Allergies and Heart Disease—The Surprising Connection

06/02/2021 | 3 min. read

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Most of us have experienced the misery to some degree—the sneezing, runny nose, watery eyes, and mucous overload that comes along with allergies. I’ve experienced severe allergies myself, having spent much of my adult life in the Connecticut River Valley. I enjoyed the beautiful views, but not the coughing and sneezing.

Allergies are on the rise and recent seasons have shaped up to be some of our toughest yet. According to the American College of Allergy, Asthma & Immunology, allergies affect over 50 million people in the United States—and that number is growing.

What concerns me as a cardiologist is that allergies aren’t as benign as they may seem. Left unchecked, they can take a serious toll on lung health and even lead to heart disease.

How Allergies Affect Your Heart

Allergies—whether they’re to pollen, mold, animal dander, or dust—initiate an overzealous immune response. When you encounter an irritant, your body reacts just as it would to a cold or flu by taking steps to rid it from your body.

It does that by producing immunoglobulin (IgE) antibodies that trigger your body’s release of histamine. This triggers an inflammatory response in your respiratory system, which is why allergies can cause congestion and difficulties breathing.

While some inflammation is healthy and normal, left unchecked it can lead to inflammation throughout your body, including your arteries and heart—increasing your risk of heart disease and even heart attacks.

Can Allergies Cause High Blood Pressure?

Some people wonder if allergies can cause high blood pressure. While allergies don’t have a direct connection to blood pressure, the resulting inflammation can constrict your arteries and blood vessels, which can impact blood flow, raising your blood pressure. Plus, some allergy medications, such as pseudoephedrine, can raise your blood pressure.

Another question I get is can allergies cause heart palpitations? Allergies aren’t a direct cause of an irregular heartbeat. Yet, some decongestants are stimulants and can induce heart palpitations in people who are sensitive to that side effect.

What Is the Best Way to Treat Allergies?

Reaching for over-the-counter allergy medicine isn’t the best solution, since as I just mentioned they can affect your blood pressure and heart rate. Plus, while they may help to relieve symptoms temporarily by drying up mucous membranes, they’re not going to address the root cause of the problem.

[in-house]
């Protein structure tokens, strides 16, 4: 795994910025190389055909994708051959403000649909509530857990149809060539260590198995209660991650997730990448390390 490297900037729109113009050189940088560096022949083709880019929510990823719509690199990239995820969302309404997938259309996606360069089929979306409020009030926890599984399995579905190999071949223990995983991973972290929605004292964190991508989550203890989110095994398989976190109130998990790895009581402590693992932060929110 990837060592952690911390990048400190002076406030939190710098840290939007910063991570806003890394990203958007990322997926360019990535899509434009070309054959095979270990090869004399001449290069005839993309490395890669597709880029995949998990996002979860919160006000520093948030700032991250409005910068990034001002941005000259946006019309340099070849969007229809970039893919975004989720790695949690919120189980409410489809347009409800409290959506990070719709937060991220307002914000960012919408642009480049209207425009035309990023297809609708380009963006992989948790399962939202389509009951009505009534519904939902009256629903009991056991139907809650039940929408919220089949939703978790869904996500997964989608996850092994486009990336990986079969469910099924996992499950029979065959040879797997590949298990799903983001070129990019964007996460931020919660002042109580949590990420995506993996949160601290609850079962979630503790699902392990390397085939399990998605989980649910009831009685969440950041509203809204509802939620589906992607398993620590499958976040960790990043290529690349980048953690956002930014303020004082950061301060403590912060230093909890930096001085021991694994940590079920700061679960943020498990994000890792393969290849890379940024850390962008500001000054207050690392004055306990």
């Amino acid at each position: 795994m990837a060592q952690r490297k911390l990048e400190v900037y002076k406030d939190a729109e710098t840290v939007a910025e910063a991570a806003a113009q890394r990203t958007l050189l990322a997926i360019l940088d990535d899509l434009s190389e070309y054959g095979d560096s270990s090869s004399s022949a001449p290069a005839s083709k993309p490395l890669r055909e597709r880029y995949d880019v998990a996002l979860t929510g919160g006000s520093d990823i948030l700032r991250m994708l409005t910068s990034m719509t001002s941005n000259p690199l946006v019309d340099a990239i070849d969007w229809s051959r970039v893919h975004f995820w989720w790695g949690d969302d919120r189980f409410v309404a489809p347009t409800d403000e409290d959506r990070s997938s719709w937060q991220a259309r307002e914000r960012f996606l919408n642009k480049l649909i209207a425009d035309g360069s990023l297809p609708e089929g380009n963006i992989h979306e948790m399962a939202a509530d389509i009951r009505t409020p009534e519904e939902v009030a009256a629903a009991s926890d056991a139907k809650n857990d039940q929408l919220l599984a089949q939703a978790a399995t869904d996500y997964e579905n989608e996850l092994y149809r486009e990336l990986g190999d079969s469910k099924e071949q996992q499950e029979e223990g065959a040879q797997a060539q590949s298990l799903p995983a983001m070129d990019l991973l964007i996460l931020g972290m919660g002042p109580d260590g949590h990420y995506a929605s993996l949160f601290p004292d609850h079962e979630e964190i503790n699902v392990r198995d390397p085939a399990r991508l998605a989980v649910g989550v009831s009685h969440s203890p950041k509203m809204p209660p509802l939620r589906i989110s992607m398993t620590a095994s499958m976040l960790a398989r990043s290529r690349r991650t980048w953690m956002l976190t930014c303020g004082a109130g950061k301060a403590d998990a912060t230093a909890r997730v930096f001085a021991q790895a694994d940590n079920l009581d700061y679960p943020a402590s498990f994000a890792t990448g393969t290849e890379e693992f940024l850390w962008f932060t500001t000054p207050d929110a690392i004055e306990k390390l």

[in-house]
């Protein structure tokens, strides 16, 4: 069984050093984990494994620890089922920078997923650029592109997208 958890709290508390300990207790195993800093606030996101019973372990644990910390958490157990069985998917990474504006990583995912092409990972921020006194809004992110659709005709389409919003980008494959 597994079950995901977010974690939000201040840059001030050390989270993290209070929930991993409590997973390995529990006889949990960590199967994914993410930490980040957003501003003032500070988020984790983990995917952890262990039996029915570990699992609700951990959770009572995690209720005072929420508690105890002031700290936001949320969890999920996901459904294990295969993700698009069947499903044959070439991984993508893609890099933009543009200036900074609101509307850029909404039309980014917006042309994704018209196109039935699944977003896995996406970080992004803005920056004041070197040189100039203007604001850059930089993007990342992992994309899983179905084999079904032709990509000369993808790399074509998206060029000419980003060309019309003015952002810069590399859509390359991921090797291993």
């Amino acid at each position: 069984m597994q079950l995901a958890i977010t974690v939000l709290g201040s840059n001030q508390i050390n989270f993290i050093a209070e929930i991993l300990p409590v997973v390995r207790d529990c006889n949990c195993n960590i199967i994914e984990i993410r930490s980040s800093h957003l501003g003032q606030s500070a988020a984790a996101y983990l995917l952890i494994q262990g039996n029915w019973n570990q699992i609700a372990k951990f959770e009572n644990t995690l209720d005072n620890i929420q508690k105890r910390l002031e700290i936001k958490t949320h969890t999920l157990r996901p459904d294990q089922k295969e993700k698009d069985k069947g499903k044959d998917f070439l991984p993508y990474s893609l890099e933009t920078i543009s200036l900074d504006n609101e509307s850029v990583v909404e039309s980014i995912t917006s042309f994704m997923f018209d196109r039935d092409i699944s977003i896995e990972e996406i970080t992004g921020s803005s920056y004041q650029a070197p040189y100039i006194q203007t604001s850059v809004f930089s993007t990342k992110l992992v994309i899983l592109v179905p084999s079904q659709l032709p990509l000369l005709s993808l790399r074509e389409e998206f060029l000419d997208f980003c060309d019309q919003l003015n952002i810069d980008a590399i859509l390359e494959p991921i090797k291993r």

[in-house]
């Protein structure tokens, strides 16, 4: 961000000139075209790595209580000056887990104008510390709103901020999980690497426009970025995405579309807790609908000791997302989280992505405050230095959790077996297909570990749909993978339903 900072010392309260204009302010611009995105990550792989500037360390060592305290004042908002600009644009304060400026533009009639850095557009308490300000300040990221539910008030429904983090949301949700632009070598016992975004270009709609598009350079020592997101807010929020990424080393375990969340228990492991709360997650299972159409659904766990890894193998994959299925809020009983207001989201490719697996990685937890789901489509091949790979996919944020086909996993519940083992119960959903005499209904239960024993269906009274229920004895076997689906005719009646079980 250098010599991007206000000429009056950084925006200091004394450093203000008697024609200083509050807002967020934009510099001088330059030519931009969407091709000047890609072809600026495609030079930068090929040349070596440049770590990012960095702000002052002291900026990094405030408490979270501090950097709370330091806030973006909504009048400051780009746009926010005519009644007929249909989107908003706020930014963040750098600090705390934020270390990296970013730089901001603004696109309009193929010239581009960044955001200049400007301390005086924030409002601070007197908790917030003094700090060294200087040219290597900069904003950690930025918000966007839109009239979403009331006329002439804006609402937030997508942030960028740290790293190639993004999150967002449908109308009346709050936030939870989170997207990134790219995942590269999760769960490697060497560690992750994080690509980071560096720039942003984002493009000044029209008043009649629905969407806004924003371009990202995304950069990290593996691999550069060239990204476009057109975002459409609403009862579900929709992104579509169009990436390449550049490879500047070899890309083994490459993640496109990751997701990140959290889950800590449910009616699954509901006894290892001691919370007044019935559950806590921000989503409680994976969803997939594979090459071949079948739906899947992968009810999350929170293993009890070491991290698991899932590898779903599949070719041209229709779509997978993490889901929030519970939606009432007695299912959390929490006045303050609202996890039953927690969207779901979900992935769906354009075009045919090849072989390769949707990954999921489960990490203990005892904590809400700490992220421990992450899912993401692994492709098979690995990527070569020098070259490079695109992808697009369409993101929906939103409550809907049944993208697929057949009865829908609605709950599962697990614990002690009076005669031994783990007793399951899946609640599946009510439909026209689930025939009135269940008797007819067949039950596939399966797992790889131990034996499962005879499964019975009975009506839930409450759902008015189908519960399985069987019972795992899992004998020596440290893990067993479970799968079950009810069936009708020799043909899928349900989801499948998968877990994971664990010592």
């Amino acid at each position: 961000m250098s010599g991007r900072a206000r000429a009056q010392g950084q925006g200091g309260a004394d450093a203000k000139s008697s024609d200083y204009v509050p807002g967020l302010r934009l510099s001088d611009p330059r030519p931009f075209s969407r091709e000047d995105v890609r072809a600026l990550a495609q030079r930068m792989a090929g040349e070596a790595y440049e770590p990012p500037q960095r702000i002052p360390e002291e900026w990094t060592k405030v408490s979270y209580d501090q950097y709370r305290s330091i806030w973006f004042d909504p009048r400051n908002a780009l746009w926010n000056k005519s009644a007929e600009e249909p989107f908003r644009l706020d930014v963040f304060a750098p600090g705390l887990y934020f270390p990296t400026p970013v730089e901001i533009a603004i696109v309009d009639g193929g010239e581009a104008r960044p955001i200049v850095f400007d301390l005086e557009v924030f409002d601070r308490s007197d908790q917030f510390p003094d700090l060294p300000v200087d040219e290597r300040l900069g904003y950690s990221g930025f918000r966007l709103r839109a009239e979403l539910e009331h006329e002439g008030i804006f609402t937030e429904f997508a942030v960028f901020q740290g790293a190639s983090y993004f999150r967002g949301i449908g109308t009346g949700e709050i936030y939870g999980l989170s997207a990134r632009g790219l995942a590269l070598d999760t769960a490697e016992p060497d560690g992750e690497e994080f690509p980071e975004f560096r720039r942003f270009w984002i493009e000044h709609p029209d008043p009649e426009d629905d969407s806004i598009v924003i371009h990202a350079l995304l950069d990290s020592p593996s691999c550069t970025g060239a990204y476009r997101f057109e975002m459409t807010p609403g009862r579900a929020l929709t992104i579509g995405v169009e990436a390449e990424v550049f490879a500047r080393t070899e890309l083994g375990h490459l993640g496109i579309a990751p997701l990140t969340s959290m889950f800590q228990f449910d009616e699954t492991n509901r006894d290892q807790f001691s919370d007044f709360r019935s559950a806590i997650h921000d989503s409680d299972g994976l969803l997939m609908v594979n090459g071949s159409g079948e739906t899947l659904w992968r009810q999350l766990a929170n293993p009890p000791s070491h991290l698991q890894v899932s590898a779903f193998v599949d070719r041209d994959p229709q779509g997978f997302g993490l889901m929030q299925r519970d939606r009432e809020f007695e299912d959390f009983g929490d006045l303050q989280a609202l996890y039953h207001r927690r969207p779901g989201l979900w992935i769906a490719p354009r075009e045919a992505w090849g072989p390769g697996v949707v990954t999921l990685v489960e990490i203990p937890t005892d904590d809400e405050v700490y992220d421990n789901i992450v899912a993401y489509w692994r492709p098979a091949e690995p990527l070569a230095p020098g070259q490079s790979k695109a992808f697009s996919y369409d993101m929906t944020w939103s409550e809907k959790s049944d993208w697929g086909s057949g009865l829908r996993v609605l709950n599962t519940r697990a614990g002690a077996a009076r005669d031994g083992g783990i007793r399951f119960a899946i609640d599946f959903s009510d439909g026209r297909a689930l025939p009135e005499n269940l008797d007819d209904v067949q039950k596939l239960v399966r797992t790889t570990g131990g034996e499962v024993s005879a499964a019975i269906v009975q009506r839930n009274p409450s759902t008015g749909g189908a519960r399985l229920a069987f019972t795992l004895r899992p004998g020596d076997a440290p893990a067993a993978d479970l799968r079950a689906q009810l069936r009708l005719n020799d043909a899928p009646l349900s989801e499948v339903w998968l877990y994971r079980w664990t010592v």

Fortunately, there are some highly effective alternative approaches for allergy relief that also support the underlying inflammatory response.

  • Keep allergens out of your home. While we can’t avoid allergens outdoors, we can help to mitigate the number of irritants in our homes. When you come inside, change your clothes and take a shower to remove any pollen that you may have tracked in. I also recommend using a good high-quality HEPA-grade air purifier, especially in the bedroom, keeping it on 24/7 during the pollen season.
  • Flush out irritants with a neti pot. This can help open up the airways and reduce irritation caused by things like pollen, pet dander, and dust.
  • Eat an anti-inflammatory diet. Especially during peak allergy seasons or situations, I recommend you eliminate as much sugar as possible. Sugar is notorious for creating inflammation. Instead, eat more anti-inflammatory omega-3 rich foods in your diet—such as wild-caught salmon, walnuts, and chia seeds. Plus, olive oil is an excellent anti-inflammatory food choice.
  • Give your body the right nutrient support. There are nutrients that can help your body respond appropriately to allergen exposure and keep that inflammatory response in check. I particularly like quercetin, which has antioxidant and inflammation balancing properties. You can find it in supplement form or get it through foods like onions and apples. Bromelain is a potent inflammation-regulating enzyme that really helps, too—pineapples are a great source. Traditional herbs, such as astragalus and marshmallow, can also help with lung health support.
  • Try grounding. Grounding (also known as Earthing) is very simply reconnecting the human body with the energy that’s naturally present in the ground we walk on. When you walk outside barefoot, you absorb electrons from the Earth’s surface, and they have a profoundly anti-inflammatory effect on the body. Not only can this help with allergy symptoms and heart health, but it can dramatically reduce stress and increase calm, and even reduce pain.
Dr. Stephen Sinatra

Meet Dr. Stephen Sinatra

A true pioneer, Dr. Sinatra spent more than 40 years in clinical practice, including serving as an attending physician and chief of cardiology at Manchester Memorial Hospital, then going on to formulate his advanced line of heart health supplements. His integrative approach to heart health has changed the lives of hundreds of thousands.

More About Dr. Stephen Sinatra